This Great Blue Heron was photographed at Anhinga Trail with the tripod-mounted Canon EF 600mm f/4L IS II USM lens, the Canon 1.4x EF Extender III (Teleconverter), and the Canon EOS-1D X Digital SLR Camera (Body Only). ISO 400. Evaluative metering +1 stop off the blue sky 35 degrees up from the horizon: 1/5000 sec. at f/5.6
Three down, two from the right sensor Surround/AI Servo/Rear Focus AF active at the moment of exposure. Click here if you missed the Rear Focus Tutorial. Click on the image to see a larger, sharper version.
Bokeh can be defined as the aesthetic quality of out-of-focus backgrounds in images created with telephoto lenses. Bokeh can be described as either pleasing or harsh. For me, lenses with poor Bokeh produce images with jangly looking backgrounds. Most on-line searches for the term Bokeh will turn up images with specular highlights in the backgrounds but images without specular highlights can also exhibit either good or bad Bokeh. I find the quality of the background in the image above to be quite pleasing.
BTW, the image above is right out of camera. I converted the image in DPP, saved the TIFF, and created the sharpened JPEG (unsharp mask at 125/.3/0 for 1024 wide or 800 tall) that you see above . No NIK Color Efex Pro. No nothing.
This is an unsharpened 100% crop of the image above. Click on it to see a larger version.
Incredible Sharpness & Fine Feather Detail
The unsharpened JPEG above is a 100% crop of opening image here. It shows the fabulous image quality of 1D X/1.4X III/600 II image files. Not to mention the incredible sharpness off this combination and the superb fine feather detail. While Patrick Sparkman’s dollar bill tests (see here), convinced me to add the 600 II to my arsenal, the proof for me will always be in the pudding, in the actual images created in the field.
Canon Digital Learning Center Everglades Workshop Kudos
I received this e-mail from participant Norris Siert this morning:
First and more important, I had a wonderful time with you, Denise, and the crew from Canon this weekend. It was a well-designed program and it was a delight to meet you and be guided by you, particularly as I am taking my very first steps back into photography after a 36-year absence and my initial steps into digital photography. As I said as I left, I am hopeful that I didn’t get in your way or that of the others as I fumbled my way through the experience. I hope the others had one tenth as good and as informative a time as I had.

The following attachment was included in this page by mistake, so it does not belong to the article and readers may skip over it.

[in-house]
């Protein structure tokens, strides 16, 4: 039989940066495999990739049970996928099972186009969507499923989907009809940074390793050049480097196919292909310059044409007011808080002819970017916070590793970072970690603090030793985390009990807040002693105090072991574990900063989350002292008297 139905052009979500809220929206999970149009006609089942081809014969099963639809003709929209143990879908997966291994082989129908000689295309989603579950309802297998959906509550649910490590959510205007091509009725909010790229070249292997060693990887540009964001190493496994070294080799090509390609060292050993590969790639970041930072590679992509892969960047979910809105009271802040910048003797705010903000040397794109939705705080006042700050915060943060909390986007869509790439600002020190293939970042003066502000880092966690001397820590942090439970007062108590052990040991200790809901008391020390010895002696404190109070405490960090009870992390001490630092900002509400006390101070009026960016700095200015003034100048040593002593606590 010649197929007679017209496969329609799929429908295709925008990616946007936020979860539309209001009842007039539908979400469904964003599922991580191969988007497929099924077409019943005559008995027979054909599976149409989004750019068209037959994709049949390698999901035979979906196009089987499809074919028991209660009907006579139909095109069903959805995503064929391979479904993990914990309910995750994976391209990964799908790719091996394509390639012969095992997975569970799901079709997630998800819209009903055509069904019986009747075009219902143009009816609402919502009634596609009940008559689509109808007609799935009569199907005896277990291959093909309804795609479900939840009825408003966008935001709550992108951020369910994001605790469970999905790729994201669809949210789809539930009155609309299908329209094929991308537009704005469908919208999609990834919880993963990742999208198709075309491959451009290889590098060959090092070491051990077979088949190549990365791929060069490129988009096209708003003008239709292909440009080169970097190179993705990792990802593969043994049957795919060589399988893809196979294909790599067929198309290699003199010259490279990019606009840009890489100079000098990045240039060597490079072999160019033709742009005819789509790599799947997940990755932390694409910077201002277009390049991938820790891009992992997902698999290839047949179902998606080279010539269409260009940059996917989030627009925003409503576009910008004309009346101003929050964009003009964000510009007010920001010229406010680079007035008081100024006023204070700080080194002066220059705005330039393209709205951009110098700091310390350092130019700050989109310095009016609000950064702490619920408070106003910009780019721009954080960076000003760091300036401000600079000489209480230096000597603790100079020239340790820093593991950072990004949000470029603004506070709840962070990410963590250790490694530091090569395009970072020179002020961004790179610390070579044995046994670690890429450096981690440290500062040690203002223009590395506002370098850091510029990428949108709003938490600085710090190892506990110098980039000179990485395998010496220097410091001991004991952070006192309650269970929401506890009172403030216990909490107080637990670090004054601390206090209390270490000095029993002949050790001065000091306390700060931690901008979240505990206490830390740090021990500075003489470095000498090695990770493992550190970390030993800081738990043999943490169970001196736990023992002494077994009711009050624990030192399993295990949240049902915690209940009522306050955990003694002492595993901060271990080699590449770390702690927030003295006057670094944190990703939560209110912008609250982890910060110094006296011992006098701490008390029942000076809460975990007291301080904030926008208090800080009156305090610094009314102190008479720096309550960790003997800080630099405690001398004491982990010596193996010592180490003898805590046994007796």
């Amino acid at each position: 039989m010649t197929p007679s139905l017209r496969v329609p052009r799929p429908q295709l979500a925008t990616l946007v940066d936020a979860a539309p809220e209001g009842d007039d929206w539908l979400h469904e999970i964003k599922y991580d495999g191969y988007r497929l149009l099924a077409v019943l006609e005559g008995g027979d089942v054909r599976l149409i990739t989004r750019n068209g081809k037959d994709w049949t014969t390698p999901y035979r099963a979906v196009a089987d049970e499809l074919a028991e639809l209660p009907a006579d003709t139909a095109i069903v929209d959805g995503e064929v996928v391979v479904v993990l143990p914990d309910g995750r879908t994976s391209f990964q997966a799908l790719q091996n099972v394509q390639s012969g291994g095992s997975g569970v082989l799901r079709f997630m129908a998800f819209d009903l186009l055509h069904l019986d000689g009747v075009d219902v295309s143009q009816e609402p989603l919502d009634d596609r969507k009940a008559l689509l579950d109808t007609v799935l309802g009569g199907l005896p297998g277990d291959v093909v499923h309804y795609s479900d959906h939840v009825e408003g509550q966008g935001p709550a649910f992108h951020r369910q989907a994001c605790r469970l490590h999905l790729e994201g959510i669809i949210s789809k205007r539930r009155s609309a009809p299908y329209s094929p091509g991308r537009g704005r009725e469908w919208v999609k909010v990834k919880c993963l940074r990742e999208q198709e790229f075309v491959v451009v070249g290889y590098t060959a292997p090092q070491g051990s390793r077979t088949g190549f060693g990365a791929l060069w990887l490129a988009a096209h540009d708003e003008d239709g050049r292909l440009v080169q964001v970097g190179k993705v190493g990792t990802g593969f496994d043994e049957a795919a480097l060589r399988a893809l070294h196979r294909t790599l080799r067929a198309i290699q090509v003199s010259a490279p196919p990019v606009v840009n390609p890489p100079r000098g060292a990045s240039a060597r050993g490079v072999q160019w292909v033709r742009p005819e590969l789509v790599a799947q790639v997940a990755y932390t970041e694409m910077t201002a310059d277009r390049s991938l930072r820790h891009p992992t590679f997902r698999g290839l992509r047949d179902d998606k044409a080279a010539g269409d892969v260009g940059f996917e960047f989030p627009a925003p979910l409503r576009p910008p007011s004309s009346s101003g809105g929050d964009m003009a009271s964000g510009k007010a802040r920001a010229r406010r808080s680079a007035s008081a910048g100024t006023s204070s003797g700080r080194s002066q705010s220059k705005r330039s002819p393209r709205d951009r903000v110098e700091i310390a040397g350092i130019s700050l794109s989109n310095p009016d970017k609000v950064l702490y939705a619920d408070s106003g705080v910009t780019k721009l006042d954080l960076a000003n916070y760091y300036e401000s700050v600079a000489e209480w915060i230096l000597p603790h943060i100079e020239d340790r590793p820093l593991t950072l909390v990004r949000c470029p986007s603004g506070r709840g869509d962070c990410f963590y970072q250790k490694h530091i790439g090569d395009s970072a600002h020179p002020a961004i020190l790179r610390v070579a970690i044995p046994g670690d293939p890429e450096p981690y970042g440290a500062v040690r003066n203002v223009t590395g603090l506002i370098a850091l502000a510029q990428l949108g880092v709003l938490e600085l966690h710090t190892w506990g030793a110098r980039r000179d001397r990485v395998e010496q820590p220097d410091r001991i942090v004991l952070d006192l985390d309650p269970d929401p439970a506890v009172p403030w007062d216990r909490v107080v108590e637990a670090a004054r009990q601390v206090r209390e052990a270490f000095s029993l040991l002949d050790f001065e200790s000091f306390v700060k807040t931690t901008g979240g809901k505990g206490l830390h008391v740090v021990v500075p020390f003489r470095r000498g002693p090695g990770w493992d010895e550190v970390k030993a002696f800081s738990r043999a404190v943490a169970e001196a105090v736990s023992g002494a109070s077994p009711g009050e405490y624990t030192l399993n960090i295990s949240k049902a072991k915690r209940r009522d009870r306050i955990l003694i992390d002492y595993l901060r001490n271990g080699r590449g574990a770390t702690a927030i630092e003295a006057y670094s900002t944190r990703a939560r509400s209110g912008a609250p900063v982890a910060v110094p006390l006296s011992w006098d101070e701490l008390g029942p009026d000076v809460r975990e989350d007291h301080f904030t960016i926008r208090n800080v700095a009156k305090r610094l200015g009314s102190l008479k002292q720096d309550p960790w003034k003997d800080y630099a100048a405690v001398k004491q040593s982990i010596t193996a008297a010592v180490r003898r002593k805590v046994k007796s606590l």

Congratulations on providing a wonderful learning experience for all of us and particularly for me. I look forward to meeting you and Denise again somewhere and sometime.
Norris was not at all in anyone’s way. He is a very sweet man, a very happy camper, and, at 6’6″, very tall.
Note: receiving unsolicited notes like the one above keep denise and me stoked, eager to provide the best possible experience for those who join us at our workshops and seminars.
Weekend Creative Nature Photography Seminar, Tampa, FL: February 23 & 24, 2013: $149
You are invited to join Denise Ippolito and me on the weekend of February 23-24 on the outskirts of Tampa, FL for a great weekend of fun and learning. Learn to improve your photography skills, your skill at designing images in the field, your creative vision, and your image optimization skills. Sunday critiquing session. Click here for additional details and the complete schedule.
Pines West Camera Club EOL Program
I will be presenting “A Bird Photographer’s Story” for the Pines West Camera Club in Pembroke Pines, FL at 7pm on February 12, 2013. The program, sponsored by Canon Explorers of Light, is free and open to the public. Click here for additional details and scroll down for directions.
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